Much like any KKK rally, there was a large police presence. And a huge number of people gathered to demonstrate that far-right views were not welcome.

It started like any KKK rally with the police (in riot gear armed with tear gas) keeping the small number of Klansmen separate from the protesters. There was a fence separating the opposing sides too.

Then one of the protesters noticed a man wearing a Confederate flag t-shirt in amongst them. The Confederate flag is often seen as symbolic of far-right views and has unsavoury connotations. The man also had an ‘SS’ tattoo on his forearm.


The KKK ‘undercover’ man is spotted

A shout went up from the crowd “Kill the Nazi”. The man started to run. He was knocked to the ground. The mob surrounded him and started hitting, kicking and beating him with their placard sticks.

And the pack mentality took over. When part of a group, people often behave in a manner they never would if they were on their own. Things looked bleak for the middle-aged white supremist.

Until a teenage girl, who happened to be black, decided to make a stand. So she did the only thing she could think of to save the man. She threw herself on top of the man to protect him from the blows.


Keshia protects the KKK man

The photographer who captured the images, Mark Brunner, could not believe what he was seeing. He said: “She put herself at physical risk to protect someone who, in my opinion, would not have done the same for her.”


Selflessness in action

The teenager who performed this amazing act of bravery and selflessness was Keshia Thomas. She herself had experienced violence and had always wished there had been someone there to help her – to make it stop. She said: “Violence is violence – nobody deserves to be hurt, especially not for an idea.”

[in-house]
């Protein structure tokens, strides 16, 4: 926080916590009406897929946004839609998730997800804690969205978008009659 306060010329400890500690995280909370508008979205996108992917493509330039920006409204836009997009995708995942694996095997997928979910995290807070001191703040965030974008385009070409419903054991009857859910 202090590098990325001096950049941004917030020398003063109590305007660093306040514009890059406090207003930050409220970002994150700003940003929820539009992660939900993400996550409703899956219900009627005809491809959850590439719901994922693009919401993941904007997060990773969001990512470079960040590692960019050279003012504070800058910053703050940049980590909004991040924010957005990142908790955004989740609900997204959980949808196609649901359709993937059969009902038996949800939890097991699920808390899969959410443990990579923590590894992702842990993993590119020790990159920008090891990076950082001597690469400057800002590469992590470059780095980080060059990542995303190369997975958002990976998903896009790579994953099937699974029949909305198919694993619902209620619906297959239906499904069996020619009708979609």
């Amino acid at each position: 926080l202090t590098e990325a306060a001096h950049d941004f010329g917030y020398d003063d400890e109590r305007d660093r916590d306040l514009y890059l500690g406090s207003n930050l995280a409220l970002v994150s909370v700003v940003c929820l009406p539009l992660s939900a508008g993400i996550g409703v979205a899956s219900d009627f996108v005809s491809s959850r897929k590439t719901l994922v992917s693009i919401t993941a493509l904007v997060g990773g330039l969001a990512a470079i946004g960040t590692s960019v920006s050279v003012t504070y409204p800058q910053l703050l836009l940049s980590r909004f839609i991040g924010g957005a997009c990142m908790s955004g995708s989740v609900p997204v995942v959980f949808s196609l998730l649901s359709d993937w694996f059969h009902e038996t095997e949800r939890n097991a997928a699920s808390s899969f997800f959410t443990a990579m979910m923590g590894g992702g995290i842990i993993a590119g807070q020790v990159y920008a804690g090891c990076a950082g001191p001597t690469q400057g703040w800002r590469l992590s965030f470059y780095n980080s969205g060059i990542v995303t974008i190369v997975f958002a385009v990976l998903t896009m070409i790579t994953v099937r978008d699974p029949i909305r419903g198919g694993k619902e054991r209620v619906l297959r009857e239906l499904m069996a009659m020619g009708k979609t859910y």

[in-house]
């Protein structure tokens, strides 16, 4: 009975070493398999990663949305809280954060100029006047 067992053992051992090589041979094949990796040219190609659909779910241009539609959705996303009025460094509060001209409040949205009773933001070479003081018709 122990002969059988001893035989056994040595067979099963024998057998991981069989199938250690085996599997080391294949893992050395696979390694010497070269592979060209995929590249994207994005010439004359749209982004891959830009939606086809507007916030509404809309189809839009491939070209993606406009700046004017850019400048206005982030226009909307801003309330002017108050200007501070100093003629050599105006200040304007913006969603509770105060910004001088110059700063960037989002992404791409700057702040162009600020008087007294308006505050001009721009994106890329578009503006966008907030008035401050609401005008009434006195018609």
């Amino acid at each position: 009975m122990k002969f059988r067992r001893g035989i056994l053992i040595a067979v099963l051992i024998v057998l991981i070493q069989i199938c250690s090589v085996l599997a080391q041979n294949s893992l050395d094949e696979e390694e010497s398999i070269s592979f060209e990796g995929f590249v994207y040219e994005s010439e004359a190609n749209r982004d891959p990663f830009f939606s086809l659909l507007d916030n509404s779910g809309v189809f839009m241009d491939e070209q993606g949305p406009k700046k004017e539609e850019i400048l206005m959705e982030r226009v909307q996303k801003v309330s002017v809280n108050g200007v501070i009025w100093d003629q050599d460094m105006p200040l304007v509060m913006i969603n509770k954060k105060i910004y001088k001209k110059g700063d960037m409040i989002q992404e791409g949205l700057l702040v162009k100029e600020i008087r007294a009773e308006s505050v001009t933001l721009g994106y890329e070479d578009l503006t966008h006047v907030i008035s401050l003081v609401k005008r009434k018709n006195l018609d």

She never heard from the man whose life she saved. But she did have an amazing moment a few months later. She was sitting in a coffee shop when a young man approached her and said: “thanks”. When she asked what he was thanking her for he told her that the man was his dad.

That meant so much to Keshia. She realised that she’d not only helped the father, but she’d potentially stopped the son from following down a path of violence. Now, 20 years later, she tends not to think about the incident. She prefers to look forward.

In her own words: “I don’t want to think that this is the best I could ever be. In life you are always striving to do better.”

You can read more about her story on the BBC site.

At a time when the world is changing faster than ever before we should all try to be more tolerant. To be more understanding of other people’s views.

In short, we should all try to be more like Keshia.



All images © Mark Brunner

The government seems to be unsure of how to educate children nowadays. They seem to think that constantly putting children under pressure is a good way for them to start life.

Everybody is a genius

We should all aim to inspire, whenever we can

Don’t get me wrong, learning to cope with pressure is an important part of any person’s development. But having children learn about things that are completely unnecessary is counterproductive. It harms confidence and can lead to children thinking they’re “not smart”. Everyone is smart – they might just be better at things that don’t involve knowing what a fronted adverbial is.

Yoda Star Wars Education Fronted Adverbials